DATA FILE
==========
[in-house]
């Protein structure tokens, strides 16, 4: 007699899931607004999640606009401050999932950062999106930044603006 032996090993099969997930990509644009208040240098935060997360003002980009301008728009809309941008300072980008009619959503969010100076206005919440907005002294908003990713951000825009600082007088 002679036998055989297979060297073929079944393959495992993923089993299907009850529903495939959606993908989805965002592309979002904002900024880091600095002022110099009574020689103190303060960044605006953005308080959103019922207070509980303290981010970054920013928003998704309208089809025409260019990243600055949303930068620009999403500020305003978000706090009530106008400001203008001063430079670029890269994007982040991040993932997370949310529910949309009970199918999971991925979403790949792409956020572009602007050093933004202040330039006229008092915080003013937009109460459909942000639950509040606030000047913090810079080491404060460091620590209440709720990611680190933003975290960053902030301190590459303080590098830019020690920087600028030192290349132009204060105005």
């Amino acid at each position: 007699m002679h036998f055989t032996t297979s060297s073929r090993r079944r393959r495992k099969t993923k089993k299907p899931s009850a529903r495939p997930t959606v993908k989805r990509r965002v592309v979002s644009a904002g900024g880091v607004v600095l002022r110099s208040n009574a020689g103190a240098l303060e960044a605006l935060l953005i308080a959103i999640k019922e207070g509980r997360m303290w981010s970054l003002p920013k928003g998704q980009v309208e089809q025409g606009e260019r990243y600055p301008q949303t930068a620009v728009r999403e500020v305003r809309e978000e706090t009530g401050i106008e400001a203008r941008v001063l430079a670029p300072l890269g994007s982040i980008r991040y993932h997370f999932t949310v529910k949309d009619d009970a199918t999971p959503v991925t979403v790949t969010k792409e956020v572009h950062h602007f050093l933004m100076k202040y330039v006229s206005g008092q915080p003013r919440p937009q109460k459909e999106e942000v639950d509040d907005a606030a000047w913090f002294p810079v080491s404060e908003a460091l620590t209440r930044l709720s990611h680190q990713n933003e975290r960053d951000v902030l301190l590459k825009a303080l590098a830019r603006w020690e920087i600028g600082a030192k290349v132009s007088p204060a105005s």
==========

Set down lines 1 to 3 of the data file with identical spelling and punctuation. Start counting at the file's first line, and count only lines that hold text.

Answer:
[in-house]
């Protein structure tokens, strides 16, 4: 007699899931607004999640606009401050999932950062999106930044603006 032996090993099969997930990509644009208040240098935060997360003002980009301008728009809309941008300072980008009619959503969010100076206005919440907005002294908003990713951000825009600082007088 002679036998055989297979060297073929079944393959495992993923089993299907009850529903495939959606993908989805965002592309979002904002900024880091600095002022110099009574020689103190303060960044605006953005308080959103019922207070509980303290981010970054920013928003998704309208089809025409260019990243600055949303930068620009999403500020305003978000706090009530106008400001203008001063430079670029890269994007982040991040993932997370949310529910949309009970199918999971991925979403790949792409956020572009602007050093933004202040330039006229008092915080003013937009109460459909942000639950509040606030000047913090810079080491404060460091620590209440709720990611680190933003975290960053902030301190590459303080590098830019020690920087600028030192290349132009204060105005």
């Amino acid at each position: 007699m002679h036998f055989t032996t297979s060297s073929r090993r079944r393959r495992k099969t993923k089993k299907p899931s009850a529903r495939p997930t959606v993908k989805r990509r965002v592309v979002s644009a904002g900024g880091v607004v600095l002022r110099s208040n009574a020689g103190a240098l303060e960044a605006l935060l953005i308080a959103i999640k019922e207070g509980r997360m303290w981010s970054l003002p920013k928003g998704q980009v309208e089809q025409g606009e260019r990243y600055p301008q949303t930068a620009v728009r999403e500020v305003r809309e978000e706090t009530g401050i106008e400001a203008r941008v001063l430079a670029p300072l890269g994007s982040i980008r991040y993932h997370f999932t949310v529910k949309d009619d009970a199918t999971p959503v991925t979403v790949t969010k792409e956020v572009h950062h602007f050093l933004m100076k202040y330039v006229s206005g008092q915080p003013r919440p937009q109460k459909e999106e942000v639950d509040d907005a606030a000047w913090f002294p810079v080491s404060e908003a460091l620590t209440r930044l709720s990611h680190q990713n933003e975290r960053d951000v902030l301190l590459k825009a303080l590098a830019r603006w020690e920087i600028g600082a030192k290349v132009s007088p204060a105005s």